Sunday Baroque



In 1969, during one of his annual trips to Europe, Leopold Stokowski gave a televised performance of his own orchestration of Bach’s Passacaglia and Fugue in C minor with the Saarbrucken Radio Symphony Orchestra. Incidentally, Stokowski was the only conductor to encourage “free-bowing” in the string sections. He felt that string players should not be regimented by playing up-bows and down-bows together but rather that they should achieve the music’s phrasing individually. This method also contributed to the famous “Stokowski Sound” as will be heard here – adam28xx

Photo by Oksana Zub on Unsplash


  1. i had never heard of stokowski before! thank you for putting it up and the details about free playing. that is the one thing i never liked about an orchestra they seem wooden. mechanical. no joy . they play beautifully but they are machines playing identical. this concert you have here is way different and so is the sound! you can hear it. amazingly beautiful and they come to life instead of being automatons these are true musicians.

    Liked by 1 person

    1. Spot on, in my opinion. Orchestras, especially today, do seem wooden and mechanical. I’m always looking for performances that, for lack of a better term, kick ass. They are rare to find. But this one…you’re right, you can hear how different, and beautiful it is the orchestra can play under the direction of someone like Stokowski, and there are maybe only a couple of conductors now who can bring out such performances. Glad you enjoyed it too! Cheers!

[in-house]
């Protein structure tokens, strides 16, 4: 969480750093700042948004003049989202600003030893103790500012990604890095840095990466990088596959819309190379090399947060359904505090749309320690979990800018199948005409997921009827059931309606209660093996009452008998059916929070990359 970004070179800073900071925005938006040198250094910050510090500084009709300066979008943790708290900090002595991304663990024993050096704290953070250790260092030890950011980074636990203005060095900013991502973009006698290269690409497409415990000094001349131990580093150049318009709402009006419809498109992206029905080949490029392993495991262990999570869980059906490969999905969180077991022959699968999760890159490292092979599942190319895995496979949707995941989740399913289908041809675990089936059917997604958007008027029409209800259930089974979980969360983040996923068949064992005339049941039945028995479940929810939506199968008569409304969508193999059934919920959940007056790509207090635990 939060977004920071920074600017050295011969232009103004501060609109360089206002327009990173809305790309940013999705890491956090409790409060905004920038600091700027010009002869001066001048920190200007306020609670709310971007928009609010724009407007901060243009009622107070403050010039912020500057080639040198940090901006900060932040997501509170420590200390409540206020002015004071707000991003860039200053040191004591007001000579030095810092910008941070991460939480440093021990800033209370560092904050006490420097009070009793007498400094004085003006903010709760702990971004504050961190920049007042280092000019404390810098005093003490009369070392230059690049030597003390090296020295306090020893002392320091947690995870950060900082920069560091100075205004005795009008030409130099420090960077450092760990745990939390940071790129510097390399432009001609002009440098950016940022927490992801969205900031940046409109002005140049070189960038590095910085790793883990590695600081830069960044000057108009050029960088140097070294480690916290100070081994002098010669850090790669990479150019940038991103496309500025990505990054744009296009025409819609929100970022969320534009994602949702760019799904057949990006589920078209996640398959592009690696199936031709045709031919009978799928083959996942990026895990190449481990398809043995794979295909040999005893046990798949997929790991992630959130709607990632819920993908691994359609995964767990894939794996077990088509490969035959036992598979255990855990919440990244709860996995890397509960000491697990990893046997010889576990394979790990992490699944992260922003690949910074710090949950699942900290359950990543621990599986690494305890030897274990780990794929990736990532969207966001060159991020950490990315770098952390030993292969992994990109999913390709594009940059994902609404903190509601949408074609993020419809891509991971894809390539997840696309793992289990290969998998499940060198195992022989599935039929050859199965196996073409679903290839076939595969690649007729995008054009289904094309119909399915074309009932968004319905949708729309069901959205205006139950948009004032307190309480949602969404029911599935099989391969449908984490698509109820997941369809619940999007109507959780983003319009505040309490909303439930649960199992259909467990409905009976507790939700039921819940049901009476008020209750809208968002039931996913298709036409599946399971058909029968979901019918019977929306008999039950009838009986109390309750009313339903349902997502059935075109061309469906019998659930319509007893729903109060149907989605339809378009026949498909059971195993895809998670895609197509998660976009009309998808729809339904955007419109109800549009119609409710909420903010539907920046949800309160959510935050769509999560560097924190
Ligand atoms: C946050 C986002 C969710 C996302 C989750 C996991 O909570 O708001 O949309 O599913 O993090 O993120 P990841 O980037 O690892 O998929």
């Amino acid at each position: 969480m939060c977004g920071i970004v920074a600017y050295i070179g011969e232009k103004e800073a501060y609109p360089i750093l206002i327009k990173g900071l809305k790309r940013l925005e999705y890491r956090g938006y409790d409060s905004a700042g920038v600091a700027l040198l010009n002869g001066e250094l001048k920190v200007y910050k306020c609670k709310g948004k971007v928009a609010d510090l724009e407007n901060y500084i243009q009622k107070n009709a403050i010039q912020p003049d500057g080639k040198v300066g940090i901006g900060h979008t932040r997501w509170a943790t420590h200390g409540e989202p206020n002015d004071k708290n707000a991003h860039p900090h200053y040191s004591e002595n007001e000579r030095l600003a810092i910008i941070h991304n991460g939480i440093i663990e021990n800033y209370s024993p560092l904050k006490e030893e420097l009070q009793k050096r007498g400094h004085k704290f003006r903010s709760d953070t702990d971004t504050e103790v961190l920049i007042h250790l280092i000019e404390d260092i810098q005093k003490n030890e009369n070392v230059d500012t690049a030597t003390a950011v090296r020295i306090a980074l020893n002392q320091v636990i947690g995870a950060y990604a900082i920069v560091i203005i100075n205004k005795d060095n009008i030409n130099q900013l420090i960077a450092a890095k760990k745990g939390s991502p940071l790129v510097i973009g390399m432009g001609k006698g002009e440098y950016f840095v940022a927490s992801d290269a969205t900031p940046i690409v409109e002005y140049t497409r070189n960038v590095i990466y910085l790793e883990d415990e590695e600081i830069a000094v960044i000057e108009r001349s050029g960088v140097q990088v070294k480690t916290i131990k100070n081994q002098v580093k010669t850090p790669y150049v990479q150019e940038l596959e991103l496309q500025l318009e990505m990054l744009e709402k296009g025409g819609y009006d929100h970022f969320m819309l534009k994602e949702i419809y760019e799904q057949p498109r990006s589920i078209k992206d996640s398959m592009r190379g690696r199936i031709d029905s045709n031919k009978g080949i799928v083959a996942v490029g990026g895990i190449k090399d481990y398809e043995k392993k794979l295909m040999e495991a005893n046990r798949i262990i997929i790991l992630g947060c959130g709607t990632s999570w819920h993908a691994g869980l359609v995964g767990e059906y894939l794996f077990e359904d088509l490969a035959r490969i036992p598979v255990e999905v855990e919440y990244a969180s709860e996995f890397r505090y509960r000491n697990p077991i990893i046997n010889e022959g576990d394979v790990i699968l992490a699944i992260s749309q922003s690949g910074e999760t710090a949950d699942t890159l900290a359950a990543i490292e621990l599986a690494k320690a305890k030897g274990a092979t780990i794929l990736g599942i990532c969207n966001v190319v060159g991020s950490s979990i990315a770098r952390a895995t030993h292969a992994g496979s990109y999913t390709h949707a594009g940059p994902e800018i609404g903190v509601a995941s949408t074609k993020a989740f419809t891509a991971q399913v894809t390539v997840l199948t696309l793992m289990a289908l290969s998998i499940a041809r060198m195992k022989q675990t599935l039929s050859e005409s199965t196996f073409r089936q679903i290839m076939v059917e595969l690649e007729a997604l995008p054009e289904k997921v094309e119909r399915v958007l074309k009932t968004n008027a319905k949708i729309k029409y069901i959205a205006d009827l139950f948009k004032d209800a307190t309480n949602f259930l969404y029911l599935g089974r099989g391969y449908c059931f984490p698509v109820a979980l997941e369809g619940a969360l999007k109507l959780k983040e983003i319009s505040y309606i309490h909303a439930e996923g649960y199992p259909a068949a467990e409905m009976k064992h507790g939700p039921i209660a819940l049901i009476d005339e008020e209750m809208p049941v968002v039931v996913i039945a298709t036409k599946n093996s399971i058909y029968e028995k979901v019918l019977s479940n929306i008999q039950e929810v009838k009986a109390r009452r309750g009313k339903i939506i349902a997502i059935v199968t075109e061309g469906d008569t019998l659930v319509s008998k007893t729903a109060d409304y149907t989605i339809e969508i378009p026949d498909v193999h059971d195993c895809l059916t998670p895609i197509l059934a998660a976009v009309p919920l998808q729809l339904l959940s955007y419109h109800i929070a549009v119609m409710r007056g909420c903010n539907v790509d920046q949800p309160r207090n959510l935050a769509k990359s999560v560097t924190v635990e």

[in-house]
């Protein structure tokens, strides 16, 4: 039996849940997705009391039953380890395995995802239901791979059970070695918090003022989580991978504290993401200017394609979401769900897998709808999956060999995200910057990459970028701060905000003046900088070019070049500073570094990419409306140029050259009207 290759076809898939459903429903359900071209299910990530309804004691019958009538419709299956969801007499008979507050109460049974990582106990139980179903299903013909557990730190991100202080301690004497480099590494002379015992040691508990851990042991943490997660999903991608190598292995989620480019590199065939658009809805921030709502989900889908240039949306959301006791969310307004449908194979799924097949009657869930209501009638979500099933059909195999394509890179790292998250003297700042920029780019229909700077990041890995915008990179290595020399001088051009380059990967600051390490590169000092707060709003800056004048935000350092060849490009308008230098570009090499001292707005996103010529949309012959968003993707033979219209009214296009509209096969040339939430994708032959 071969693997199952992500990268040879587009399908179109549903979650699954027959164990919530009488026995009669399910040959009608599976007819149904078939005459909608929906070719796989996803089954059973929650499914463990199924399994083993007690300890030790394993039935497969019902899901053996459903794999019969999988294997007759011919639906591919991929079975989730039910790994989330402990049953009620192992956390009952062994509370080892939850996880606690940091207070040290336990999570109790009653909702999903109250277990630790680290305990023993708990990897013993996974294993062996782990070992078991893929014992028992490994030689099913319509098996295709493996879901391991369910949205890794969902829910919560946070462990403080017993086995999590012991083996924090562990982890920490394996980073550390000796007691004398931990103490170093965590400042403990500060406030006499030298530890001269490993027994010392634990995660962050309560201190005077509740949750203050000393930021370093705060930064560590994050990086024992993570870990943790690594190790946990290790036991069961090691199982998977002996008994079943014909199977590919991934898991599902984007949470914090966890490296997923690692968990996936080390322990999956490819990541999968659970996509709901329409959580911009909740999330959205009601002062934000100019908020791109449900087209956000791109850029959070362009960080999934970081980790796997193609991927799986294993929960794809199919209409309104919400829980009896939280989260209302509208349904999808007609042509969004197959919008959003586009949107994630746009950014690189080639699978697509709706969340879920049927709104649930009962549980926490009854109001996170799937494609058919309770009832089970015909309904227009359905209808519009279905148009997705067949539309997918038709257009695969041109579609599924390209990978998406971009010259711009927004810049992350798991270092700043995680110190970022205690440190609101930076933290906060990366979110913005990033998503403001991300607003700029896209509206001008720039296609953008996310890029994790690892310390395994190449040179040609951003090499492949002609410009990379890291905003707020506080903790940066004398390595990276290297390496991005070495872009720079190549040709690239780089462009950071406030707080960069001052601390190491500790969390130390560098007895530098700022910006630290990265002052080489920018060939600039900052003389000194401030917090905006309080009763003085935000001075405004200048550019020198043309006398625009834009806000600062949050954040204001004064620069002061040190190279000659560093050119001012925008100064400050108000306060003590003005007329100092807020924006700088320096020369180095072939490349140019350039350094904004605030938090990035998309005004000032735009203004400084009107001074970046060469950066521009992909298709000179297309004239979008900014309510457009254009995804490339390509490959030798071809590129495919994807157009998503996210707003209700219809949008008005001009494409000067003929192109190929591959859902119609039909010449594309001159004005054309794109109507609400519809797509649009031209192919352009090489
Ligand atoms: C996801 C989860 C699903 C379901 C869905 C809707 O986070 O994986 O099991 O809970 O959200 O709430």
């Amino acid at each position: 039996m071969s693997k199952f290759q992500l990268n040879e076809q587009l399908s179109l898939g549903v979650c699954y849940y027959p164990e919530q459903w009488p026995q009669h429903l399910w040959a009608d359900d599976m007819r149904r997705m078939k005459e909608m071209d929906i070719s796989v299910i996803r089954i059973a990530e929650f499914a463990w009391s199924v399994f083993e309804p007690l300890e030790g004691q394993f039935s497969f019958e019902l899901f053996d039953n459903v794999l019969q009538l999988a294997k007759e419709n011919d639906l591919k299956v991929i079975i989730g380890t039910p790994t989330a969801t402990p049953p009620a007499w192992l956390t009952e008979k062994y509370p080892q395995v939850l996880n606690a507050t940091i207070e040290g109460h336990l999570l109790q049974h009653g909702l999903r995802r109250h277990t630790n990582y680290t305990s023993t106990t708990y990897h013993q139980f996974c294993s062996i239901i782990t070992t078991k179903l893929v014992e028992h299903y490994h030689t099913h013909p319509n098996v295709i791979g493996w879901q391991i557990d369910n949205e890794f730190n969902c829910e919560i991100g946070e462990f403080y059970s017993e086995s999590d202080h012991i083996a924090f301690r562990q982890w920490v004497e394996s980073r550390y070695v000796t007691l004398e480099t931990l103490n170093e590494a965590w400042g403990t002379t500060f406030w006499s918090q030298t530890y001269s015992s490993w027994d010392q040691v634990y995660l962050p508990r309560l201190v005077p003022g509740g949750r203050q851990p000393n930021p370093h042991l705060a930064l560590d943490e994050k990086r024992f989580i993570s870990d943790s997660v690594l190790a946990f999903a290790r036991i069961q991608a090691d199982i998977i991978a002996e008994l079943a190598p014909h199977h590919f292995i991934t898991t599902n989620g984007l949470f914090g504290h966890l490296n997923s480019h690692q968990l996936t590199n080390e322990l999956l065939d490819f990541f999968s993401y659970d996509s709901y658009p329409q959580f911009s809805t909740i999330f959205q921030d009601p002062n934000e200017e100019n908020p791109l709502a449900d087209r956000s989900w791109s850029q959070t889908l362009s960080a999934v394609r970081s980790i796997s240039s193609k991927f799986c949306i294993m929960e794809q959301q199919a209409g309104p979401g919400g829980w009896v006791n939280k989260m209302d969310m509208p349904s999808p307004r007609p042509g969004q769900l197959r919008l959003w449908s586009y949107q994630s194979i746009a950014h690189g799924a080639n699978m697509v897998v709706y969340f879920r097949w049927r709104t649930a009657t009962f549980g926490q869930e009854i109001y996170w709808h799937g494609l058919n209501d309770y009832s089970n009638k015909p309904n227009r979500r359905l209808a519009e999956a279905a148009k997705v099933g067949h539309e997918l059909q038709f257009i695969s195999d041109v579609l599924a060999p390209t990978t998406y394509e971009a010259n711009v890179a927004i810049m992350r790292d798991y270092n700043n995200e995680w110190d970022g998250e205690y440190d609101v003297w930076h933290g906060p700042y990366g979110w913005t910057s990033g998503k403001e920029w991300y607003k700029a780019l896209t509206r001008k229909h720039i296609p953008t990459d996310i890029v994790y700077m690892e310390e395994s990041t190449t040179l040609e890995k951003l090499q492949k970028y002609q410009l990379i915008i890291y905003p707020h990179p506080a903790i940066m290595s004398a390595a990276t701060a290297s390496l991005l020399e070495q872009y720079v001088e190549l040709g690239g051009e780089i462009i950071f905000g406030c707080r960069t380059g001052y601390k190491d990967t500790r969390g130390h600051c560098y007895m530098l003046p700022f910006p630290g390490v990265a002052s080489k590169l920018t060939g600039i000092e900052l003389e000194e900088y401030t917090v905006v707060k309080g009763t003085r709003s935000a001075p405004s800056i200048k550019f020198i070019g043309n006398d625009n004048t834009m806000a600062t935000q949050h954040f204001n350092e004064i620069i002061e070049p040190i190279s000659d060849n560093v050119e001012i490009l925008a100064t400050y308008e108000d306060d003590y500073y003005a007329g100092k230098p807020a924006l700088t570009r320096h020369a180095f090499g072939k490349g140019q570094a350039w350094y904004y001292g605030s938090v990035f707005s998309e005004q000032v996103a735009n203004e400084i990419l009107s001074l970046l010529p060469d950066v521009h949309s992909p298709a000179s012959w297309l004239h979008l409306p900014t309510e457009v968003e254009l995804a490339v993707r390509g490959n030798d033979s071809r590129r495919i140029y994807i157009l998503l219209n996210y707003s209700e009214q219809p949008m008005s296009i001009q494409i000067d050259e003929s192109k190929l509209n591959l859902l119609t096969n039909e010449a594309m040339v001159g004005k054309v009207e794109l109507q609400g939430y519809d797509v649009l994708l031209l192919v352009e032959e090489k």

2. Wow, isn’t that fascinating! I think this is the first time I’ve seen a conductor that made some sense to me, like not just someone waving hands around that seemed haphazard to me (as a non-musician) and like he was really connecting to something I could hear and be a real witness to. Thanks for sharing!

    Liked by 1 person

  3. i wonder if it is the glare of the lights that make them wear glasses. cuts down the glare so they can see their sheet music. just a thought. I love your take on decker and your spot on. That music sounded ‘alive’ ..and kensho is right the conductor isn’t a wood doll forcing his players to be like him..controlled. restricted. masked in a word. the music is moving alive…is the best term i can think of…though it doesn’t fit. it resonates to the core almost brings tears to your eyes for its beauty!

    Liked by 1 person

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